Metascore
65

Generally favorable reviews - based on 16 Critics

Critic score distribution:
  1. Positive: 11 out of 16
  2. Negative: 1 out of 16
  1. Reviewed by: Eric Kohn
    Oct 7, 2013
    91
    In a incredibly contained performance that ranks among the best of her career, Juliette Binoche portrays a woman trapped by mental and physical constraints alike.
  2. Reviewed by: Geoff Andrew
    Jun 17, 2014
    80
    Eschewing metaphor and mysticism (save insofar as his characters adopt them), [Dumont] has for once given us a film of immense visual beauty, thematic clarity and subtle resonance.
  3. Reviewed by: David Parkinson
    Jun 16, 2014
    80
    As meticulous as one of Claudel's sculptures, Hors Satan director Dumont and his star do this true-life story justice with an empathetic telling.
  4. Reviewed by: Sheri Linden
    Dec 12, 2013
    80
    In Binoche's masterfully contained performance, Camille's clouded eyes sometimes brighten. If we didn't know how her story will unfold, that spark might have been comforting.
  5. Reviewed by: Keith Uhlich
    Oct 15, 2013
    80
    Exploitative as this may seem in theory, it works beautifully onscreen, mostly because of Binoche’s radiantly complicated humanity.
  6. Reviewed by: Scott Tobias
    Oct 15, 2013
    80
    It seems like a departure, but soon turns into a Bruno Dumont film—and one of his most rigorous and powerful at that.
  7. Reviewed by: Guy Lodge
    Oct 7, 2013
    80
    A measured, moving account of a brief period in the later life of the troubled sculptress, could hardly be the work of anyone else, with its sparseness of technique and persistent spiritual curiosity.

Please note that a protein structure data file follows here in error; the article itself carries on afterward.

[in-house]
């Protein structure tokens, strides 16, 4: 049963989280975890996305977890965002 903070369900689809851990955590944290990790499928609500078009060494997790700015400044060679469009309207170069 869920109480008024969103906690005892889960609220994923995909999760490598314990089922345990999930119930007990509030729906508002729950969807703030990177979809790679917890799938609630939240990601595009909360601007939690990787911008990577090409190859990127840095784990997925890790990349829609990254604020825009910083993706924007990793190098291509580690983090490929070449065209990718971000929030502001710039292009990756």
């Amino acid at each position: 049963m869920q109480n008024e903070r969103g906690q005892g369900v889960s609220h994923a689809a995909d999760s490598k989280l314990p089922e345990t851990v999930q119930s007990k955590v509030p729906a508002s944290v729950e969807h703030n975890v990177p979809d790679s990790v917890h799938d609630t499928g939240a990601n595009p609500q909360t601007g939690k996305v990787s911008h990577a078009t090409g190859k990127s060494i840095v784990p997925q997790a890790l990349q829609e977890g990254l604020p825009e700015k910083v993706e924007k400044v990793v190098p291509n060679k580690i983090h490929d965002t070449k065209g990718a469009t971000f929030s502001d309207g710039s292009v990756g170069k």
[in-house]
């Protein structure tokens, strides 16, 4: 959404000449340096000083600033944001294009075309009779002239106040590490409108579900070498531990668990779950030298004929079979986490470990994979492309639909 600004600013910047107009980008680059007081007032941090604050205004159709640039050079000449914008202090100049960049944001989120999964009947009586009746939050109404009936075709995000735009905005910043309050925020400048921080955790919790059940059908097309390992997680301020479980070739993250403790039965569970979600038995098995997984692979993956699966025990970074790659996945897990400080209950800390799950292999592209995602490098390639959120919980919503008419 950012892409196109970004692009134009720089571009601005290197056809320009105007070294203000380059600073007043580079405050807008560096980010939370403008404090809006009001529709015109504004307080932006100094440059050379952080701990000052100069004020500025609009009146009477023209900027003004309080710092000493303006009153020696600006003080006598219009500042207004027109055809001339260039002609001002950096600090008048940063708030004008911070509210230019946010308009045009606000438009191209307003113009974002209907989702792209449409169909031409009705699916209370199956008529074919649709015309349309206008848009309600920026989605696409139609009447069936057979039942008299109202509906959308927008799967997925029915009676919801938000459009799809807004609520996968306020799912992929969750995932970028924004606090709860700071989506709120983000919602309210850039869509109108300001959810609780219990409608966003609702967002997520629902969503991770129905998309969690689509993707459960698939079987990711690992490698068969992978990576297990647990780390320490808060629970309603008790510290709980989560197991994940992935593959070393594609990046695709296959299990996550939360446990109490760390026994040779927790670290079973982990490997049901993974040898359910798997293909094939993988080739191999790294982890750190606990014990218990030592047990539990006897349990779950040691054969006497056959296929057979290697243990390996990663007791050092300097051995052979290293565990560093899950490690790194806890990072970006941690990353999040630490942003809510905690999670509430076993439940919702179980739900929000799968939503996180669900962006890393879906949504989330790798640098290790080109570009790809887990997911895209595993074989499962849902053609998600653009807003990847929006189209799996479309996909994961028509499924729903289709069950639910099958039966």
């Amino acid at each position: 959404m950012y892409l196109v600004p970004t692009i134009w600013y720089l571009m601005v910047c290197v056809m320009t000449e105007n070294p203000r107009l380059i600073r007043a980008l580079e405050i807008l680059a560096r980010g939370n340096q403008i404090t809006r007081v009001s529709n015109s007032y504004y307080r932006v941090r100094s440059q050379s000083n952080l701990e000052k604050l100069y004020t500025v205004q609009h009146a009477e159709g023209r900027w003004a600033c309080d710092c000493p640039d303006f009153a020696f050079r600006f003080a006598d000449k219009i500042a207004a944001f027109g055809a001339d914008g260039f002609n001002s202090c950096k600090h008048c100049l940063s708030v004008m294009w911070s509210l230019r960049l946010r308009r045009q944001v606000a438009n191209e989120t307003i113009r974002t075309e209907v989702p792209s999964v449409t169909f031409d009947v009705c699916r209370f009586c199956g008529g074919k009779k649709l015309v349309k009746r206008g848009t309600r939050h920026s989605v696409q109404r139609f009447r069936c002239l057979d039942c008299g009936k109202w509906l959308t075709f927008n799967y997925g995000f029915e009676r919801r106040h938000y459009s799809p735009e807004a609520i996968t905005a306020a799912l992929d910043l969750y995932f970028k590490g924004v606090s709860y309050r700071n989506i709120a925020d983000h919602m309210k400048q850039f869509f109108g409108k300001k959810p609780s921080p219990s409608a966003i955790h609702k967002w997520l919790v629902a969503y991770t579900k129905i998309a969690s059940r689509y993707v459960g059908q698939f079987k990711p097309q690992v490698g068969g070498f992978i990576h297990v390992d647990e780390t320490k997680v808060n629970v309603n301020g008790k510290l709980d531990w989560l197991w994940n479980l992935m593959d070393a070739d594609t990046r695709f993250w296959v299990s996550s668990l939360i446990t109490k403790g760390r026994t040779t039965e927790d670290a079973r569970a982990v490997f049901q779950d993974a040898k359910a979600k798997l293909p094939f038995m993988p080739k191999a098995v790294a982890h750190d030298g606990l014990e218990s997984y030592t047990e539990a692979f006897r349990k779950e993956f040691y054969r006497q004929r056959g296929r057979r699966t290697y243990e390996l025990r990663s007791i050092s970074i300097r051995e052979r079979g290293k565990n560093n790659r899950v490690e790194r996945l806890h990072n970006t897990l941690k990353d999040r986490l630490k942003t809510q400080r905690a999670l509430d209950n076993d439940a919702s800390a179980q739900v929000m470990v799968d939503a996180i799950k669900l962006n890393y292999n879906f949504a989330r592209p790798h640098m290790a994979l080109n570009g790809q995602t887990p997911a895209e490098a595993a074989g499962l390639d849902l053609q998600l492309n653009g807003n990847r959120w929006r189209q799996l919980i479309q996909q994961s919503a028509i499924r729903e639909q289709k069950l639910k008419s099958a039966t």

8. Reviewed by: Bill Stamets
    Feb 13, 2014
    75
    We get a parable of individualism and its perils for a turn-of-the-20th century woman, one proclaimed by a critic of her time “a revolt against nature: a woman genius.”
  9. Reviewed by: Stephen Holden
    Oct 15, 2013
    70
    Ms. Binoche’s portrayal of Camille is one of the most wrenching performances she has given.
  10. Reviewed by: Michael Atkinson
    Oct 15, 2013
    70
    One of the year's thorniest releases.
  11. Reviewed by: Jordan Mintzer
    Oct 7, 2013
    70
    Juliette Binoche’s portrayal of the ill-fated artist is a study of restraint peppered with brief outbursts of emotion -- a riveting performance in an imposing, at times off-putting micro-biopic.
  12. Reviewed by: Jessica Kiang
    Oct 7, 2013
    58
    The film makes distant what surely should be vital and alive.
  13. Reviewed by: Ann Hornaday
    Nov 21, 2013
    50
    Despite its austere beauty, elegant triptych-like structure and faultlessly disciplined performances, Camille Claudel 1915 still raises more questions than it answers.
  14. Reviewed by: Diego Costa
    Oct 15, 2013
    50
    Juliette Binoche's face, as we know, can tell a million stories in a simple and brief rearrangement of her facial muscles.
  15. Reviewed by: Ignatiy Vishnevetsky
    Oct 16, 2013
    42
    Whatever nuance the movie has, it owes to Binoche’s performance; despite the material and visual context, she’s able to convey a sense of contradiction and inner life.
  16. Reviewed by: Farran Smith Nehme
    Oct 17, 2013
    25
    Juliette Binoche, as Claudel, is occasionally touching, but as soon as interest flares, the movie suffocates it via endless takes of her suffering through daily chores.
User Score
tbd

No user score yet- Awaiting 1 more rating

User score distribution:
  1. Positive: 1 out of 1
  2. Mixed: 0 out of 1
  3. Negative: 0 out of 1
  1. Jun 15, 2014
    8
    Bruno Dumont's latest film, CAMILLE CLAUDEL 1915, has none of his usual shock value but with total astute subtlety, Dumont creates a breathtaking and quite frightening world where one loses all control over one's life. Juliette Binoche is once again astounding playing a woman trapped in her own mind but perhaps most terrifying, isolated and restrained in an asylum by a world that simply will not understand her. The Claudel of this film is restrained and a true victim of the world around her. Dependent on others for her freedom and sanity, CAMILLE CLAUDEL 1915, depicts a person becoming more insane by the hands of others. It is a film that shakes you to the core in loneliness and oblivion. Full Review »